At the (α4)3(β2)2 nAChR, we examined the effects of the maximally potentiating concentration of Zn2+ (100 μm) to minimize possible counteracting effects by inhibitory Zn2+, which would reduce the degree of Zn2+ potentiation. Zn2+ decreased significantly the EC50 value for ACh activation from 89 ± 5 μm to 34 ± 5 μm (n = 8; p < 0.05) (Fig. 1D). However, although Zn2+ increased the amplitude of responses to nonmaximal ACh concentrations, it did not increase the amplitude of the response to saturating ACh concentrations. This, as suggested by the concentration–response curve for Zn2+ effects on (α4)3(β2)2 nAChRs (Fig. 1B), could reflect masking of Zn2+ potentiation by counteracting Zn2+ inhibition. The degree of potentiation was similar at all holding potentials tested (Fig. 1E). The degree of inhibition of the (α4)3(β2)2 nAChR by 2 mm Zn2+, a concentration that decreased the ACh responses of (α4)3(β2)2 nAChRs by almost 70% the amplitude of the ACh responses of the (α4)3(β2)2 nAChR, was also independent of the holding potential from −120 to −30 mV (Fig. 1E).
Histidine residues are involved in the effects of Zn2+
Histidine is the most common residue that participates in Zn2+ binding by metalloenzymes (McCall et al., 2000) and by all ligand-gated ion channels examined so far (Choi and Lipton, 1999; Low et al., 2000; Dunne et al., 2002; Hosie et al., 2003; Miller et al., 2005a,b; Nagaya et al., 2005; Hsiao et al., 2006). If histidine residues participate in similar Zn2+ site(s) on the alternate forms of the human α4β2 nAChR, then these site(s) should be impaired by DEPC, which reacts with neutral imidazole groups converting the residues to N-carbethoxyhistidyl derivatives. Exposure to 1 mm DEPC significantly reduced the extent of Zn2+ inhibition on the current responses activated by ACh at (α4)2(β2)3 nAChRs (IACh+Zn2+ = 0.57 ± 0.009; after DEPC treatment, IACh+Zn2+ = 0.77 ± 0.012, relative to control IACh; p < 0.05; n = 5). In contrast, DEPC treatment abolished both the voltage dependency of Zn2+ inhibition on (α4)2(β2)3 nAChRs and Zn2+ potentiation on (α4)3(β2)2 receptors (IACh+Zn2+ = 1.51 ± 0.05; after DEPC treatment, IACh+Zn2+ = 0.99 ± 0.3, relative to control IACh; p < 0.05; n = 5) (Fig. 2). Because the ability of Zn2+ to react with Zn2+-coordinating amino acids is influenced by pH (Miles, 1977), one possible explanation for the failure of DEPC to eliminate completely voltage-independent Zn2+ inhibition is that at pH 7.2 DEPC does not react effectively with all the residues implicated in Zn2+ inhibition and that partial disruption does not completely abolish the functionality of the site(s). Nevertheless, because DEPC effectively reduces the ability of Zn2+ to bind to the imidazole ring of histidines (Dunne et al., 2002; Hosie et al., 2003; Miller et al., 2005b; Nagaya et al., 2005), these findings implicated histidines in the coordination of inhibitory and potentiating Zn2+ (Fig. 2).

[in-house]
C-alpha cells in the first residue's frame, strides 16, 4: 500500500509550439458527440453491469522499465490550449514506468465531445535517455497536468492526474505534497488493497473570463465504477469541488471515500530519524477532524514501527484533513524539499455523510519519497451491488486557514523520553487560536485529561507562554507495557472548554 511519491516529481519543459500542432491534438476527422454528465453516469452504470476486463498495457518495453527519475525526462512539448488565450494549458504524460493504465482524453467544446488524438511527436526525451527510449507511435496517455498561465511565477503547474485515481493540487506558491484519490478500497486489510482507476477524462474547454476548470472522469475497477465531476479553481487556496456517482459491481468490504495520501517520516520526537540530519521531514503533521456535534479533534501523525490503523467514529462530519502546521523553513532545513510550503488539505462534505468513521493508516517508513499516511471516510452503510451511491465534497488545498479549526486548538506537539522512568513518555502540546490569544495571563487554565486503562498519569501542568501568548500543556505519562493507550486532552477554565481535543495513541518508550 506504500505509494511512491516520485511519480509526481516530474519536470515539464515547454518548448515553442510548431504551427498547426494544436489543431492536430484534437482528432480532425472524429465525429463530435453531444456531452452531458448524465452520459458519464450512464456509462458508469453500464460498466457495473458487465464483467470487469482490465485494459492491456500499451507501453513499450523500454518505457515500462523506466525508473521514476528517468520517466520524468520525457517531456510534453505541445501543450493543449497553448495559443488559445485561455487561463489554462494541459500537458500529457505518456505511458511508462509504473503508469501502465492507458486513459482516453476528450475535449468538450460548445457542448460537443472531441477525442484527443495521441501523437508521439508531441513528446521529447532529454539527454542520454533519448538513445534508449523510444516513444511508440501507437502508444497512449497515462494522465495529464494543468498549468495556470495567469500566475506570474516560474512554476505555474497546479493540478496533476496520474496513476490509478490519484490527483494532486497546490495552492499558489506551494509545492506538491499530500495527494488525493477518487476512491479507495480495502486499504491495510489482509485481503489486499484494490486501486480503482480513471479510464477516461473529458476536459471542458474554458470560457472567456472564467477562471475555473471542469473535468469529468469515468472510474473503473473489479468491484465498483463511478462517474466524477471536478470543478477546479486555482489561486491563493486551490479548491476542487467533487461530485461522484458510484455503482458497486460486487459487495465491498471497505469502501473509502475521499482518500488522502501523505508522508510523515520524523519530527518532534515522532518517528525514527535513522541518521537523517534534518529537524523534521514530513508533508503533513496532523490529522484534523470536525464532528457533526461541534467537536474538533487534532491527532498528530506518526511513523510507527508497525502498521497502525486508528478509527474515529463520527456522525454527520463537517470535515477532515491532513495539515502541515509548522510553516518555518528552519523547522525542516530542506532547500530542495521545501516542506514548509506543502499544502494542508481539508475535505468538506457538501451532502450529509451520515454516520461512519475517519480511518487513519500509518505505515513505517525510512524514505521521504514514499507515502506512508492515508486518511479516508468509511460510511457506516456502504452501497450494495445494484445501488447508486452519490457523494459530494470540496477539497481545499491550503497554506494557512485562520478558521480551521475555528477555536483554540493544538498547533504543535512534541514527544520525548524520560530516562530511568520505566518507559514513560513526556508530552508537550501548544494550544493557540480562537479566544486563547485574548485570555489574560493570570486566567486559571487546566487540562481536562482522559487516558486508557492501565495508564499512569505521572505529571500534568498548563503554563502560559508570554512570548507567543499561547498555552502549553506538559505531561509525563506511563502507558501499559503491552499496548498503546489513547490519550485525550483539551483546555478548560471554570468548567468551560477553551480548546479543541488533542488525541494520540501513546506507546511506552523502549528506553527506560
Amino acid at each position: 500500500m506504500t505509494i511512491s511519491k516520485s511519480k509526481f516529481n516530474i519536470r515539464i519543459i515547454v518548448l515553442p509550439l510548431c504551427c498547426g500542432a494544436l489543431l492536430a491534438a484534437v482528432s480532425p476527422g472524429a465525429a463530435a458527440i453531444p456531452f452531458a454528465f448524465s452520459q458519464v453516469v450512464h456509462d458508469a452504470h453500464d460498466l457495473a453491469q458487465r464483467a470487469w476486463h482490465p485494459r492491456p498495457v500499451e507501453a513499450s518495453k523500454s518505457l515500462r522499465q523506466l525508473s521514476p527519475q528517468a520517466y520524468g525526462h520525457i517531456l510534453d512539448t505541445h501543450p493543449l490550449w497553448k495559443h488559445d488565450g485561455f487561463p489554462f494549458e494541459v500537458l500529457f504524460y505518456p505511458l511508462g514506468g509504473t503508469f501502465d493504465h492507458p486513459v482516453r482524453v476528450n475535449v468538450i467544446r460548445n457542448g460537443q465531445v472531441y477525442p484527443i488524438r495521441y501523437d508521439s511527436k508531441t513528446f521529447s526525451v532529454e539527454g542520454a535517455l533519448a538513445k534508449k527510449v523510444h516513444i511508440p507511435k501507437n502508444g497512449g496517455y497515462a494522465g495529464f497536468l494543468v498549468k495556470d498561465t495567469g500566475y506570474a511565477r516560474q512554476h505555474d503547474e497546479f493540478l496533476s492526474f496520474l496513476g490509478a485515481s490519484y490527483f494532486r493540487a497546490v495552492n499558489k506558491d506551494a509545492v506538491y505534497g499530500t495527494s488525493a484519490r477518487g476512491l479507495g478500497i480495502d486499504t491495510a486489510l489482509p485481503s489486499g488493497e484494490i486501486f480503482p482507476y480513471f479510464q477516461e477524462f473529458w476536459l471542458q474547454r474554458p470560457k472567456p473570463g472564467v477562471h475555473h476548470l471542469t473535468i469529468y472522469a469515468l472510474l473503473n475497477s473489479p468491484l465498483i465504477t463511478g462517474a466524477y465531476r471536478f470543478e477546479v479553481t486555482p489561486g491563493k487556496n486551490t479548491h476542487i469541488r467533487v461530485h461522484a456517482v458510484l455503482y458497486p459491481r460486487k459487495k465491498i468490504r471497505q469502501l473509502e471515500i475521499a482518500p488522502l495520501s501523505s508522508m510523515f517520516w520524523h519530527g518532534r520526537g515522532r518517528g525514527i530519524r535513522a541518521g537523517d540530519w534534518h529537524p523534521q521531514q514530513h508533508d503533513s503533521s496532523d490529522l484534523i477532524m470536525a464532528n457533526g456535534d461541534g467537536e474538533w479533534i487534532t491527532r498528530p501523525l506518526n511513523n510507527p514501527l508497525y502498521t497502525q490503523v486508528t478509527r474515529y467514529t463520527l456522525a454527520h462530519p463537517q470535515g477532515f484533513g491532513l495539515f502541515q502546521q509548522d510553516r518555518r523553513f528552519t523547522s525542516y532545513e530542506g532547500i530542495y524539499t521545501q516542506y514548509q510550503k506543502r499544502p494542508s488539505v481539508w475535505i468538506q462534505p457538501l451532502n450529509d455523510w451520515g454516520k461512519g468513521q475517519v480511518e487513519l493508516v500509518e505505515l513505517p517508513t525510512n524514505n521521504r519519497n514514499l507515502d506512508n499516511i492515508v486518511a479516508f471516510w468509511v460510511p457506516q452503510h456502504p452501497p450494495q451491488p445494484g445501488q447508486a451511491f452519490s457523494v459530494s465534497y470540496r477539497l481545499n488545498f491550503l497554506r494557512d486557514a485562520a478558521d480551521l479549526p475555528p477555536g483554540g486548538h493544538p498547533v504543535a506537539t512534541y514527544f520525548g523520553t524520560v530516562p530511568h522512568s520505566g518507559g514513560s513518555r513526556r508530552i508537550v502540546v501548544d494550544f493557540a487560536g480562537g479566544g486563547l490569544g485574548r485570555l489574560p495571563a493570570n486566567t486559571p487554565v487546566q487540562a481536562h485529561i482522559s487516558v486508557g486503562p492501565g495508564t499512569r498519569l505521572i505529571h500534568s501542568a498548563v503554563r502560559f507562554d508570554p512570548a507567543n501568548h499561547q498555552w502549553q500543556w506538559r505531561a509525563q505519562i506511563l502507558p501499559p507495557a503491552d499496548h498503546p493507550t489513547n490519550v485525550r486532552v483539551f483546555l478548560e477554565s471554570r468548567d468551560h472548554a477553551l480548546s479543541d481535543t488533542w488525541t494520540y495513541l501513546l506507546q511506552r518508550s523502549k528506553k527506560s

An additional test for the involvement of histidine residues on the effects of Zn2+ on α4β2 receptors is the assessment of the effect of H+ ions on the responses to ACh in the absence and presence of Zn2+. This test would ascertain whether histidine residues contribute to Zn2+ effects because H+ will compete with Zn2+ for binding to the imidazole group on histidine residues. At pH 5.5, the extent of inhibition of the ACh-evoked currents on the (α4)2(β2)3 nAChR by 10 μm Zn2+ was decreased from 0.57 ± 0.03 to 0.84 ± 0.01, whereas at pH 8.0 inhibition increased to 0.49 ± 0.04, compared with inhibition at pH 7.2 (n = 4). At pH 5.5, the degree of potentiation of the (α4)3(β2)2 nAChR by 100 μm Zn2+ was reduced from 1.48 ± 0.5 (n = 6) to 1.1 ± 0.1 (n = 4), whereas at pH 8.0 potentiation increased to 1.65 ± 0.09 (n = 4). Because histidine is the only amino acid with a pKa that would be affected by these pH changes (pKa 6.1), it clearly contributes to the effects of Zn2+ on α4β2 nAChRs.
Structural determinants for Zn2+ effects on (α4)2(β2)3 and (α4)3(β2)2 nAChRs